Solving The Pink Pound Problem
Every year, this type of marketing reaches a vibrant crescendo in June. For one colourful month, the rainbow flag greets you everywhere you turn, as brands switch out their usual aesthetic for Pride. It seems that many marketeers heed the advice of the ancient proverb: Wrap a rainbow around it and the gays will come.
But with rising cynicism from the LGBTQ+ community, is this true? Some are accusing brands of missing the mark with their ‘rainbow-washing’ attempts to reach the LGBTQ+ community being perceived as opportunistic and self-serving - take the backlash Marks and Spencer received for their LGBT (Lettuce, Guacamole, Bacon and Tomato) sandwich.
It’s worth remembering that, compared to the past, it is a small triumph to see the rainbow smiling at you as you shuffle through a crowded supermarket. It’s a way LGBTQ+ people can see themselves represented, not only in the mainstream but in everyday life. This visibility is lovely to see, particularly for young queer people still coming to terms with their sexuality.
But despite the stratospheric strides the LGBTQ+ community has made, this is still a marginalised group. Criticism comes from LGBTQ+ people wanting brands to take their support further, to show they aren’t just on this team because of the gold at the end of the rainbow. They want brands to go beyond We See You to We Care About You. But what does this look like? It’s a word that haunts the corridors and pool tables of every marketing agency in the world: authenticity.
LGBTQ+ people don’t slip into hibernation after Pride. So why do many brands dissappear when the parade stops and the floats are tucked away? Absolut vodka chooses not to participate when Pride rears its glittering head. Instead, it embraces the LGBTQ+ community all year round, and has done for decades. Brands that stick it out for the long haul make the community feel like they’re more than a once-a-year opportunity, demonstrating authenticity in their support. This is especially important when facing anti-LGBTQ+ backlash – heroes like the NHS have shown us that instead of folding to complaints, you double down with fire and sass to stand your ground.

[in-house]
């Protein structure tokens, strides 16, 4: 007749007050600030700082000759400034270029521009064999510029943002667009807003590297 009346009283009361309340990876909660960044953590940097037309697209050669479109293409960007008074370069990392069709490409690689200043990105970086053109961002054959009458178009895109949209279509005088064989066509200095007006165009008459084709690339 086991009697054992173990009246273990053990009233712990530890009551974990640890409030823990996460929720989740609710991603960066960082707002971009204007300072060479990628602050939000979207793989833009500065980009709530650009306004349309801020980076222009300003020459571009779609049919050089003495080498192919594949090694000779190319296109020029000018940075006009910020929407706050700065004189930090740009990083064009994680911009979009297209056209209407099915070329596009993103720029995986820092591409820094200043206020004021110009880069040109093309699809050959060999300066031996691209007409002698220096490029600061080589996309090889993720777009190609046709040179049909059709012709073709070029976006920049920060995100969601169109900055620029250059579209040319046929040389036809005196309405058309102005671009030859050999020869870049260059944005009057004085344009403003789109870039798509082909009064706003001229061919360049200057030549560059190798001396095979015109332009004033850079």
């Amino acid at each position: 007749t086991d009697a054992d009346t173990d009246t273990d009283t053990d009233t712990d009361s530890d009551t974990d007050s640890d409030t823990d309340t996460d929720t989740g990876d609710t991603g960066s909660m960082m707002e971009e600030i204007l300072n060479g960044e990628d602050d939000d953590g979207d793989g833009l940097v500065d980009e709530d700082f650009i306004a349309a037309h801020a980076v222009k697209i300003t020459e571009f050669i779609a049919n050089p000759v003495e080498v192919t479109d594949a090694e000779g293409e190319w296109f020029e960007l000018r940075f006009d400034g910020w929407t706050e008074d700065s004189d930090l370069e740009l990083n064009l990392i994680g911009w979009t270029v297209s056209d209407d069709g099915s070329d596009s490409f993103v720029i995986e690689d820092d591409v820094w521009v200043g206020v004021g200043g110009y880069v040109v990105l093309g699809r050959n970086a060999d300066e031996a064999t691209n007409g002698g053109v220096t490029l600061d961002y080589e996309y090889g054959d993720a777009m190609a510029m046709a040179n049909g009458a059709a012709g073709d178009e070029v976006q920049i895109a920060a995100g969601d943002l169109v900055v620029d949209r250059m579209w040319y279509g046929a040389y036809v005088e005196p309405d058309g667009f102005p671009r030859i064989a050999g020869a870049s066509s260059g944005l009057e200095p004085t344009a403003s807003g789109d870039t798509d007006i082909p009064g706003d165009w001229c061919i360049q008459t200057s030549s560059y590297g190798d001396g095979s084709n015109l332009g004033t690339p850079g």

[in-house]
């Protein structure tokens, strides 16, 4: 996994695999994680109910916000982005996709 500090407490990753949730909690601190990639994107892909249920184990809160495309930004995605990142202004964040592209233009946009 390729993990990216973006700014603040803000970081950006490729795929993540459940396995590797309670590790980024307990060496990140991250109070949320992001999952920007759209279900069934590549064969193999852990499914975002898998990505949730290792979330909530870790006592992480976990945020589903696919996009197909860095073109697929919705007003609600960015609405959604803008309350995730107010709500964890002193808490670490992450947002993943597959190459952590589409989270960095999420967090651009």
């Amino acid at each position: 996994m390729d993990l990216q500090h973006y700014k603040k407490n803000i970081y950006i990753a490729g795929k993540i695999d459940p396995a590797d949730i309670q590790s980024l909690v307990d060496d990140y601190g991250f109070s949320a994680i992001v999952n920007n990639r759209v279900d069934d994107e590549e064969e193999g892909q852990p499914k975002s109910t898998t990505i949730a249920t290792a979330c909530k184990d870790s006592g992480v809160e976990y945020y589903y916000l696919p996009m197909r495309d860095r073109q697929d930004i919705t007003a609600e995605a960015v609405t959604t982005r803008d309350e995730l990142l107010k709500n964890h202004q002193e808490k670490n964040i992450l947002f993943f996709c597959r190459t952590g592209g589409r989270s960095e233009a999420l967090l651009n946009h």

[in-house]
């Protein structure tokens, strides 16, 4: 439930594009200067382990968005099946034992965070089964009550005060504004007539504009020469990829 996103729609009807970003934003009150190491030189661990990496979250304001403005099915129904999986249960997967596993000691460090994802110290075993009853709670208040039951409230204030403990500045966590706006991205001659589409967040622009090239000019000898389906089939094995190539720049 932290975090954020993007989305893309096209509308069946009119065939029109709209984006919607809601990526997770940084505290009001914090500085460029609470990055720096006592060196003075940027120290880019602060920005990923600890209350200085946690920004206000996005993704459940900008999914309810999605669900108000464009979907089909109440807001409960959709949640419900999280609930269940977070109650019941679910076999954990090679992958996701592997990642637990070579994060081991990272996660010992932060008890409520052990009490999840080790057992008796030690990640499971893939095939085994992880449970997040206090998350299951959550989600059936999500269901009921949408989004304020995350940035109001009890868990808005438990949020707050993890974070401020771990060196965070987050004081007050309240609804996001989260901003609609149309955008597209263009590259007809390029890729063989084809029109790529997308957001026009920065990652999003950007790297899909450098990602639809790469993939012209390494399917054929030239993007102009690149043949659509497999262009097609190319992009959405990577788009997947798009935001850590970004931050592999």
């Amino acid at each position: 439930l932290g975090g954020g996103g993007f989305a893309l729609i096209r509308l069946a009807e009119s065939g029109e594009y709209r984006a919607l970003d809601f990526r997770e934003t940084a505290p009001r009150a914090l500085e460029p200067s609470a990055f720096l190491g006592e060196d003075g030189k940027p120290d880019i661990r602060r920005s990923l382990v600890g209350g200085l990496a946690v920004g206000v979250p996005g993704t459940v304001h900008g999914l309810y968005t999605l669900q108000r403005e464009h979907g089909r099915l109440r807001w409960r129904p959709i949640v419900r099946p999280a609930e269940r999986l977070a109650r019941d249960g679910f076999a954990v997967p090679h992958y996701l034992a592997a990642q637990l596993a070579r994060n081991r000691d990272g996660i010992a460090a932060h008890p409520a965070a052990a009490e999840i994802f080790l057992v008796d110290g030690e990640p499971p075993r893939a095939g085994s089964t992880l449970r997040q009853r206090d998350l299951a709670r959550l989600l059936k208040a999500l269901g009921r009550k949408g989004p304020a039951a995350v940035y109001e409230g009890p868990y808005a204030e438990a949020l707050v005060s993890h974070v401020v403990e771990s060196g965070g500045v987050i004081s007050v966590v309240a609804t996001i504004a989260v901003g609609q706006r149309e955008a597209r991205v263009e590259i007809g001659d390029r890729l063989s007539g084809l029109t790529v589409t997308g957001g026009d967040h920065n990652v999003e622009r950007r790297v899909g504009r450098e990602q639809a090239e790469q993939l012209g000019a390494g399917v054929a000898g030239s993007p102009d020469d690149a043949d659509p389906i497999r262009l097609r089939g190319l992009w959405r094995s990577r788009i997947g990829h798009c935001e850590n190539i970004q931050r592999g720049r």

Not dancing on my own.
From homelessness to mental health problems, the LGBTQ+ community faces a veritable smorgasbord of issues. And this is where the best brands can really step up. Gay Times did a terrific job, removing two stripes from the rainbow flag to raise awareness of the two in six LGBTQ+ youth at risk of taking their own lives. Brands who offer tangible support or raise awareness for specific issues are showing the community that they’re understood and cared about. Even when selling something, if real positive change for LGBTQ+ people is happening, that’s awesome.
Raining men. And women. And trans-folk.
When you mention The Pink Pound you’re talking about a diverse bunch. From transgender people, to bisexuals, to people of every colour, not just pink. Cue Marriott, who nailed it with a campaign that featured every segment of the community. Brands who capture this diversity are showing that they get what this colourful community looks like, from head to toe. And for those who feel invisible, even within the community, it’s a brilliant little touch to make them feel seen.
Great allies are those who practice what they preach. Take Vodafone, who overhauled its recruitment process to roll out inclusive job ads, a modernised code of conduct and a support programme for LGBTQ+ graduates. These measures create a safe and equal workplace for LGBTQ+ people. It’s the simple stuff like this – support for the community from the inside out – that proves that the rainbow really does run through a company’s veins.
Ask those who were born this way.
Who better to provide insights about the LGBTQ+ community than those who are part of it? They know what will resonate, what the community is like, and most of all, they’re invested. Consulting these individuals and giving a platform for their voice creates an authentic response that will strike a chord with the right people.
There is a solution to the growing cynicism around LGBTQ+ marketing and it’s beautiful in its simplicity – be a genuine ally. Those that talk to the community as more than just The Pink Pound will be celebrated by its members as a brand who will stick by them - even after the very last piece of confetti is gone from Oxford Street.
Written by Tom Ovett